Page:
June 25, 2014
In this time of partisan politics and societal narcissism, we, as a people – both individually and as a society – often forget the underlying idea behind e pluribus unum, “out of many, one,” our national motto. It is based in a notion that many individuals can come together to form a society – a free, civilized society, where each individual not only executes self-reliance and individual responsibility, but a level of benevolence and compassion that produces the feeling of a unique identity; of national “family.” But these modern times betray our roots, in action, thought and deed, making us (or many of us anyway) unworthy of the motto itself.
From the Baby Boomer “Me Generation” to the “Gen X-ers,” “Millenials” and “New Silent Generation,” each has been instilled with not only a unearned and falsely elevated sense of self-worth, but an entitled and self-centered sense of being that has led us away from e pluribus unum; away from the benevolence of brotherhood; away from the compassion that creates a truly civilized society. This has come to pass through the manipulation of our people by political opportunists and the elitism of the Progressive Movement.
I could delve into the minutia of the groups that have foisted this malady upon our nation, but that is not the focus of this article. Identifying these culprits as the source of the cancer does not serve to cure the cancer. But it does allow us to see how the cancer spreads. It spreads through the vicious concept of “divide and conquer.” Those who thirst for power instead of righteous service to the nation serve their lust by dividing our people to stand against ourselves. They pit labeled group against labeled group, fomenting resentment, envy, fear and even hated for our fellow man, simply so create a larger sub-group than their competitors, and simply to attain power and the ill-gotten riches that tearing apart a peoples affords.
Truth be told, the overwhelming number of Americans want and strive for the same things: a house (so it can become a home), comfort (so they can achieve safety), a meaningful and un-manipulated education for our children (so they can embrace the opportunities before them) and freedom to associate (family and friends). Yes, there are other aspects of agreement amongst the great majority of Americans, but these serve to make my point. We as Americans have more in common that we do in difference. It is the power seekers and the special interest Progressives who seek to pit us against one another; who quest to divide us to crisis so that they can provide the next “final solution.”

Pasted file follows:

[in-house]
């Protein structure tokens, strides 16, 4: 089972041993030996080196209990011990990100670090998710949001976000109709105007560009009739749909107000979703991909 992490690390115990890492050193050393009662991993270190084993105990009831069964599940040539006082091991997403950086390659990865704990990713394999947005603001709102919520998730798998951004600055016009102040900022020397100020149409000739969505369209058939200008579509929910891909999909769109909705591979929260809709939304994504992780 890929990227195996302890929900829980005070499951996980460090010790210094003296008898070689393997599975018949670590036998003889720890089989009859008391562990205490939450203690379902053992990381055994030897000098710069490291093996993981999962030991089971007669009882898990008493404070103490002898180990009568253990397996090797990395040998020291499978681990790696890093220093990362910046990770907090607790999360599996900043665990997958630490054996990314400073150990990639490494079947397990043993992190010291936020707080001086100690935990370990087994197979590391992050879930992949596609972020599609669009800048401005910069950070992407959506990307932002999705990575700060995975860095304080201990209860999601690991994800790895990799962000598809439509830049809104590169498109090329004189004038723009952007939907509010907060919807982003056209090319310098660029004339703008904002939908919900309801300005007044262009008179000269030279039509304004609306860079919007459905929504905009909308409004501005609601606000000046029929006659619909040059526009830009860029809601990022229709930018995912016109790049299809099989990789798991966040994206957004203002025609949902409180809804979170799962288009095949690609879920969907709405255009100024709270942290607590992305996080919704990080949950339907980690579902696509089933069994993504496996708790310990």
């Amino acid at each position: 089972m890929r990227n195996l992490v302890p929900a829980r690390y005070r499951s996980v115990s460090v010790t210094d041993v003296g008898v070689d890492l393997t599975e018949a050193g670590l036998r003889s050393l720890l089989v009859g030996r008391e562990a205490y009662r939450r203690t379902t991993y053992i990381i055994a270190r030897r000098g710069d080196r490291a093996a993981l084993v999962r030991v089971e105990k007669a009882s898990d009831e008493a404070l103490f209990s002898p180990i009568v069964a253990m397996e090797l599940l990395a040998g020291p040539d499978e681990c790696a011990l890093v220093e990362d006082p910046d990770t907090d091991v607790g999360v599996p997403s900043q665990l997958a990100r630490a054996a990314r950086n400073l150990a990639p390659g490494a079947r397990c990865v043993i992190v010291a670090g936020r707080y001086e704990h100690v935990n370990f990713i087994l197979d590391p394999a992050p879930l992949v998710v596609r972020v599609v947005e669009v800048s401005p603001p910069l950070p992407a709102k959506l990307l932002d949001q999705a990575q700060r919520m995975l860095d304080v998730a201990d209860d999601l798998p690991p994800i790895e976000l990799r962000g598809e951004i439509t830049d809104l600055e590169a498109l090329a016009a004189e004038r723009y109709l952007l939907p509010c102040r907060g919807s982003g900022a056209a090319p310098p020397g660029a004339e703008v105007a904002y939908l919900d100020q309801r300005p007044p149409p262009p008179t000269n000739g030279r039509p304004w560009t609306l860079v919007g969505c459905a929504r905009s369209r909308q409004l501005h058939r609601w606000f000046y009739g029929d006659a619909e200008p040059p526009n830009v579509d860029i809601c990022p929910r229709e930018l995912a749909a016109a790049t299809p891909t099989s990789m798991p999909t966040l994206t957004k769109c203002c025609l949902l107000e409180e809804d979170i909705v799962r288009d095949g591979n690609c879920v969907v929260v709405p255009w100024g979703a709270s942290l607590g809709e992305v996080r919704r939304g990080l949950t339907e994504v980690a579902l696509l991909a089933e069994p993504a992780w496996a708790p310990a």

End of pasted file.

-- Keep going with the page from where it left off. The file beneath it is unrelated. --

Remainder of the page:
We, as a people, have lost our way. We have forgotten what it is to be truly benevolent, to be truly kind and caring. We have been conditioned to seek victimhood over a call to sacrifice; conditioned to put ourselves and our personal desires ahead of our brothers and sisters’ basic needs; to abdicate loyalty to others should the task of loyalty become burdensome. We have forgotten one of the greatest “rules” of all time, “So in everything, do unto others what you would have them do to you...” I would add to that, to be so bold, that an overwhelming majority of Americans have also become conditioned to believe that government is the only answer; the only solution; the only entity capable of helping the victim, the needy, the destitute, those without hope. Perhaps this last notion – that government is the only answer – is the most evil lie of all, society’s cancer, the destroyer of our Republic.
You may ask what brought me to these thoughts. It wasn’t a political event or discussion. It wasn’t a book or a film. It was, simply, painfully, the passing of my dog; loyal, caring, steadfast, true and loving without condition.
At 3:13am, June 25, 2014, my good friend of 11 years and 11 days, Reilly, slipped the captive bonds of this world to escape the pain that the ravages of age inflict upon all living things.
He was a confidant and a companion; the gentlest being I have ever encountered. Never encumbered by the trappings of humanity’s flaws, the love he exuded was palpable by even the harshest cynic.
Even as I grieve his loss – a sadness more crippling than I ever imagined it would be, I can’t help but feel his loyalty; his gentleness; his unconditional love touching my heart from beyond, as if to feel him lick my face and lay his head on my lap, looking up to me with those compassionate, true and soulful eyes to say, “It’s okay, Daddy. We'll get through this.”
True, honest, loyal, giving and loving: benevolent. From the moment I held him as a puppy to his last seconds being held in my hands, he executed what we as a nation have taken for granted. He, my wife Nancy and I became a “family,” we became “one,” without condition or caveat. The addition of his sister, Coulter, completed our little family. E pluribus unum, if only for our small part of the world.
Last night, as Nancy and I lay for the first moments of a life without Reilly, I said, “Well, he’s God’s dog now.” To which, Nancy replied, “He was always God’s dog. He just let you play with him awhile.” Truer words, I have come to accept, I don’t think have ever been spoken.
I am thankful for each minute, each second I shared with Reilly, and I will always remember him with the greatest of affection – in unconditional love – and with a heartfelt gratitude for that special relationship; that special time that passed much too quickly. I miss him, and I will miss him – Reilly, my trusted friend – terribly.
In his passing I have found my renewed desire to execute benevolence and to guard against those who would affect division amongst we Americans; affect transgression against e pluribus unum. I hope that whatever your catalyst for your rededication to this principle, it does not come complete with the anguish that mine did.
To my friend Reilly, God bless you my good boy. Daddy loves you...he always will. Time for sleeping.